Moving The Petrochemical Industry Under A New Roof
There was a time when the science of blast protection was poorly understood. We built petrochemical control centers out of reinforced concrete or masonry blocks because it was the best-known construction method, but it was never equal to the task of protecting the people inside. Now we have a new option, and the industry is aggressively adopting it.
The changeover began in 2005 amid the storm of public scrutiny that followed the Texas City, Texas, disaster. This devastating event contained a powerful lesson that was immediately apparent to those of us who were called in to investigate the aftermath: shipping containers could survive in a blast zone where traditional buildings could not.
Soon after, ConocoPhillips contacted RedGuard in Wichita, Kan., to explore the possibility of creating a new version of its modular, container-based buildings to protect personnel in blast zones. I was called in to help, and what followed was a whirlwind of innovation that is still underway.
We began by retrofitting a basic shipping container design because we knew it was structurally superior to reinforced concrete and masonry. We tested our design, and it performed exactly as we hoped. It flexed without buckling under blast conditions. More importantly, it protected the crash test dummy inside, even in a unit fully outfitted with office furniture and equipment.
Built for strength
There are few studies on how traditional buildings behave under blast conditions, but we know two facts: blast capacities of traditional buildings are very low, and the precise manner in which a traditional building responds to a blast often causes the roof to collapse, causing fatalities.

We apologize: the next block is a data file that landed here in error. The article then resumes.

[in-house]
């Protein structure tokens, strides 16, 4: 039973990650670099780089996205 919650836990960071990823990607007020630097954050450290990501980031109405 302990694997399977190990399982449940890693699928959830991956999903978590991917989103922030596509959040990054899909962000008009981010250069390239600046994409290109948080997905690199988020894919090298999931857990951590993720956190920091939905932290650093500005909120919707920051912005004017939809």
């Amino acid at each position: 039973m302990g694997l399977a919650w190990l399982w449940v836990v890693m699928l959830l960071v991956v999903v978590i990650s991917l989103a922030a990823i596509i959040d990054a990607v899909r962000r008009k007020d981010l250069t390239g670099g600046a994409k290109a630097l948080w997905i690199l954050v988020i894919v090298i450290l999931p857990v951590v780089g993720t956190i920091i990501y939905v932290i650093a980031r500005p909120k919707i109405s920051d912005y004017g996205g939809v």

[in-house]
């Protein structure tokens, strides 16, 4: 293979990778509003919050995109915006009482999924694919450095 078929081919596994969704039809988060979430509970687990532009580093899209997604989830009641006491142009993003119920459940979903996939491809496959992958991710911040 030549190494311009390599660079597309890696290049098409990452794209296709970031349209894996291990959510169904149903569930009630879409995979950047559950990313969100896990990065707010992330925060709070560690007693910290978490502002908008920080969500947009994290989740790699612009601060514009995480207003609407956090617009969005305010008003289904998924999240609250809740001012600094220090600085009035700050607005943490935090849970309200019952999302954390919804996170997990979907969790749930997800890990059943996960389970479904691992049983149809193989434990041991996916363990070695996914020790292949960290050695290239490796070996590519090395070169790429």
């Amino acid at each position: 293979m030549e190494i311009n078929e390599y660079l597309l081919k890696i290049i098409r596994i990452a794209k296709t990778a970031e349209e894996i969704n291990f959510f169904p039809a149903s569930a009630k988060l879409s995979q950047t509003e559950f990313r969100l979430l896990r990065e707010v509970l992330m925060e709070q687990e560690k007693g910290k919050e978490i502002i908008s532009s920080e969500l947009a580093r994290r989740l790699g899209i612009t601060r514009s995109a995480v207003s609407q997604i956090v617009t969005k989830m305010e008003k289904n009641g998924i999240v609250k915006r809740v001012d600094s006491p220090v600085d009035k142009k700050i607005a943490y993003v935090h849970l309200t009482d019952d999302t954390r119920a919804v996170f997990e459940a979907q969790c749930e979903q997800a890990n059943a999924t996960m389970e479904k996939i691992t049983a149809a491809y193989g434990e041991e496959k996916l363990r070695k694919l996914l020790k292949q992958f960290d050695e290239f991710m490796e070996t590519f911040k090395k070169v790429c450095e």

The structural design of a modular building allows it to flex significantly without collapsing under a blast load. The roof is integral to the overall structural design and far less likely to collapse, which dramatically reduces the chance of fatalities.
Built for comfort
This new type of building found immediate acceptance in the petrochemical industry and went into widespread use, based solely on its superior blast protection.
But our next challenge was one of comfort in addition to safety. From an aesthetic standpoint, the interiors of our buildings still looked a lot like shipping containers with electricity and furniture added. Again, the product quickly evolved. We researched ways to make our blast-resistant buildings feel more like traditional buildings on the inside. RedGuard’s engineers and construction experts explored new options for wall and floor coverings, cabinetry, lighting and drop ceilings — basically anything the customer asked for that could be incorporated without sacrificing safety.
This is how RedGuard’s SafetySuite line came into being as a more luxurious spin-off of the huge fleet of lease units already in the field. SafetySuites are virtually indistinguishable from traditional buildings on the inside.
It went further than amenities; we also responded to requests for explosive gas environments, Class 1 Division 2 compliance, breathing air supplies, fresh air stacks with gas detection and computer flooring with moisture detection systems — and the list goes on.
Simple construction, reduced costs
Modular, blast-resistant buildings have other advantages that can make them an attractive alternative to concrete and masonry buildings. They are manufactured off site, which means very little of the construction process has to take place at the customer’s facility. This means fewer permits, less interruption to operations and an accelerated timeline to put the building into use.
If a facility’s needs change, a modular building is far easier to move or replace. Traditional buildings have to be demolished while a modular design can be detached from its slab or foundation and moved by truck.
And imagine the savings in monetary cost — and human life — should there ever be another industrial facility explosion. It’s no wonder so many facilities are making the decision to move their operations under a new roof.